26 Jul The Sights, Sounds, Smells and Tastes of Ghana!
Written by Connor Young, West Africa Discovery.
Our group has been in Ghana for a full three weeks now and the culture shock has begun to subside. From the capital in Accra, to the mountains of Wli Todzi and now all the way to the Upper East at the border of Burkina Faso, our team has been consistently finding ourselves in unfamiliar situations. Whether it is walking through a local market or taking a ten hour tro-tro ride (local mode of transportation), our senses have been in constant stimulation.
Every time we enter a market, our noses are filled with new and unrecognizable scents. One of the most powerful smells is the salted fish that is laid out to dry in the sun. This scent is everywhere! Ghanaians have fish in many of the dishes they cook and it is definitely a cultural food staple. There are many other Ghanaian dishes that remind our noses that we are not at home. Although we enjoy trying the new foods, it has been nice waking up to familiar scents of western cooking from the kitchen in the mornings since arriving in our home-away-from home in Sandema. As the twelve of us share a house, we also share chores and each morning a new team of two is responsible for going to the market to buy the food and prepare the meal for the rest of us.
Along with new scents come new tastes. Fufu and banku are two classic Ghanaian dishes. They are essentially globs of dough made from cassava root and plantain. The dish is served with the starch swimming in either groundnut soup (what we would call peanut butter soup!) or light soup. You eat them with your hand and try not to chew it…or else the locals will probably point and have a nice laugh!
We’ve also recently discovered Kose, a deep fried bean patty that is eaten with onion and pepe (ground hot peppers). It has become a group favourite and is a great snack for tro rides! Pepe is a spicy sauce or can be made into a powder that is put on almost every dish in this country. It makes everything super spicy but adds so much good flavour! Waakye is a dish of beans and rice that has also become a group go-to for lunch. After most meals, we have a desert of Fanice, a soft ice cream that comes in a bag.
One of the most common things we have held in our hands is plastic bags; in Ghana they use plastic bags, or ‘rubbers’ for everything. Whether it’s the Fanice, drinking sachet, rice, hot tea, food to go or market groceries – it comes in a bag! Sometimes we’ll have fruit, although it is much more difficult to get in the north compared to the south. The pineapples, mangos and oranges here are so tasty and sweet that they cannot even be compared to what is available back home.
One of the best things about Ghana is the energy that goes hand in hand with all the sounds. Everywhere you go, music is playing, people are talking and children are laughing or crying…or yelling Smali, Smali at us (meaning foreigners). The most popular local genres are Raggae, Azonto, Gospel, Hip Life, High Life and the new craze Al Queida. No matter how early or late it is, you can always hear the music – and the Ghanaians love their bass!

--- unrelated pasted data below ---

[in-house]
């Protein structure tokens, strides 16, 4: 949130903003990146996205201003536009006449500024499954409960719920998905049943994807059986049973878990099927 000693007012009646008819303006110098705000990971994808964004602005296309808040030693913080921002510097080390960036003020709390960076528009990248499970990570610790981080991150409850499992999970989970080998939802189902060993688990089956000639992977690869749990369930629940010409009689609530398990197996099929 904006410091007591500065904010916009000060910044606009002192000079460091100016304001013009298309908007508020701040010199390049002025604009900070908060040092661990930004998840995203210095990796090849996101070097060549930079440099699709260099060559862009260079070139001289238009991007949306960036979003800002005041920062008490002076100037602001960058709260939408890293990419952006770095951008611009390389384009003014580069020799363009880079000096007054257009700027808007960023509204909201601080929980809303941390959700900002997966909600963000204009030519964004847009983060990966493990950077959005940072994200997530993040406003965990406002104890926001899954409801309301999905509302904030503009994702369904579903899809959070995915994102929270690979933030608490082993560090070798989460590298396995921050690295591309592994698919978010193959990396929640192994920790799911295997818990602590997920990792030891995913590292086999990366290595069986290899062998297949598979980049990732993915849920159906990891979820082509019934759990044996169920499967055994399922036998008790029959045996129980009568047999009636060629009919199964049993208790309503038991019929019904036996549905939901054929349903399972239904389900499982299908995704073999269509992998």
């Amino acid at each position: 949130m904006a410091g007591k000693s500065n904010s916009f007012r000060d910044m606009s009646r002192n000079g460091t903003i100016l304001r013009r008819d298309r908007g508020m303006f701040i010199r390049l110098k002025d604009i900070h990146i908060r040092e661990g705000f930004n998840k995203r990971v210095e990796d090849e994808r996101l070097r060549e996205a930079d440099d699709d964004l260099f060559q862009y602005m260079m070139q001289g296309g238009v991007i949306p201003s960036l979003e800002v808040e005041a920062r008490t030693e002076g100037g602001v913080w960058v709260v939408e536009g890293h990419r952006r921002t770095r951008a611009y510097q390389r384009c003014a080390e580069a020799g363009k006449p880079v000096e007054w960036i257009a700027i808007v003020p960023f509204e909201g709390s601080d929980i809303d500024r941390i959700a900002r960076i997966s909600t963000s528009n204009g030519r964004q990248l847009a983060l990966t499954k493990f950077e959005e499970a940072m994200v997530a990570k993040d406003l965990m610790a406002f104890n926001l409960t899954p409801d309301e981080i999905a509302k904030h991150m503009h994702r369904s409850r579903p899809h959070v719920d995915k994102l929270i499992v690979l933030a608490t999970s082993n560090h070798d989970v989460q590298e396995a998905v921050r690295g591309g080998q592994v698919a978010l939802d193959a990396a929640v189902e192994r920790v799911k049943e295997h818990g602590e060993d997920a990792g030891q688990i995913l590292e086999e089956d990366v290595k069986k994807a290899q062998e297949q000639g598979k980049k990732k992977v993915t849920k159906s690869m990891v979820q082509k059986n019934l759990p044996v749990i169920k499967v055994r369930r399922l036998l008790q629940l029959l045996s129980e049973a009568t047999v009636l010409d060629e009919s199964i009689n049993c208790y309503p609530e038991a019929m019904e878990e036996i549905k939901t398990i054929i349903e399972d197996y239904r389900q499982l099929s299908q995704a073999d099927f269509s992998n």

During the day we hear bleating goats, chirping birds and the little kids running after us. At night the most common sounds are the termites around the lights, crickets in the grass and bats screeching – sounds our group has championed and are now accustomed too (as opposed to the beginning when we were totally freaked out!). There are many different languages spoken in Ghana and almost every city has its own dialect. So far, we’ve heard English, Twi, Ga, Ewe, Dagbani, and Frafra.
Beyond the sounds, some of the best parts of Ghana are the sights. We have seen beautiful lush green mountains and as we hiked through the mountains we saw a gorgeous waterfall. It must have been at least 50 meters high! Every time we hear music, there is at least one person dancing…usually more. The Ghanaians are great dancers and we are learning a lot of new dance moves, let me tell you!
Now that we are in the north, we see motorcycles everywhere. A lot of people can not afford cars so motos are a good alternative. As you travel north through the country, the number of mottos is also taken over by bicycles.
One of the most amazing sights in Ghana is the night sky. The lack of light pollution, especially in the rural areas, allows us to see so many stars and sometimes even the Milky Way. In the evenings, we will go for walks just to look at the evening sky and share stories.
Among everything we have smelled, tasted, heard or seen I think the thing we have felt the most is the welcome. This is a common trend. Amongst all the random dance parties, someone always invites you to join. If you are walking on the road, it is likely someone will offer you a ride on their moto. If others are eating, we are always invited. In conversation people ask when we arrived and always respond, ‘you are welcome’. Even at Horizons Children’s Centre, our main partners in the Upper East, our first night they presented us with a song, “You are welcome, you are welcome, you are welcome to HCC”.
Everywhere we have been in this country, the people are so kind, generous and welcoming!
Stay tuned for more sights, smells, sounds, and tastes!